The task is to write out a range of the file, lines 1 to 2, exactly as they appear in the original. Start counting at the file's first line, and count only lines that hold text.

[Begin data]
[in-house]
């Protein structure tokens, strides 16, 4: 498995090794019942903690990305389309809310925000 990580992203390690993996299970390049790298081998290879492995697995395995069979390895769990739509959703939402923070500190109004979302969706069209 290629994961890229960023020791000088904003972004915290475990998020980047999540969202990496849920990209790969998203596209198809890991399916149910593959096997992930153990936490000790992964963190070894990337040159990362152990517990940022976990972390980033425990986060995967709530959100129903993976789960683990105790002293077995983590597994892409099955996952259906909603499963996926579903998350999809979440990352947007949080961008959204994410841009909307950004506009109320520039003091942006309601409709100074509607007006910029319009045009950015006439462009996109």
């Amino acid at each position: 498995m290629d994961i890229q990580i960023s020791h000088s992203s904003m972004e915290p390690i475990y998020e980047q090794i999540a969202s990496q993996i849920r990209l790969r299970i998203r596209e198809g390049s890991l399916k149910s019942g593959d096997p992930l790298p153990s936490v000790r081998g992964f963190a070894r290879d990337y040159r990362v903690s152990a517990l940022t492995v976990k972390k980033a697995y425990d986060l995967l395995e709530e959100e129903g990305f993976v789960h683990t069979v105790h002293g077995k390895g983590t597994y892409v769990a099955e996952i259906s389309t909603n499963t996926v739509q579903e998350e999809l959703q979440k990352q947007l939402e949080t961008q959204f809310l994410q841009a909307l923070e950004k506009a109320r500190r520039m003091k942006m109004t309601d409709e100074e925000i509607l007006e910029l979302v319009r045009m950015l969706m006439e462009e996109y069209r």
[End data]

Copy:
[in-house]
């Protein structure tokens, strides 16, 4: 498995090794019942903690990305389309809310925000 990580992203390690993996299970390049790298081998290879492995697995395995069979390895769990739509959703939402923070500190109004979302969706069209 290629994961890229960023020791000088904003972004915290475990998020980047999540969202990496849920990209790969998203596209198809890991399916149910593959096997992930153990936490000790992964963190070894990337040159990362152990517990940022976990972390980033425990986060995967709530959100129903993976789960683990105790002293077995983590597994892409099955996952259906909603499963996926579903998350999809979440990352947007949080961008959204994410841009909307950004506009109320520039003091942006309601409709100074509607007006910029319009045009950015006439462009996109």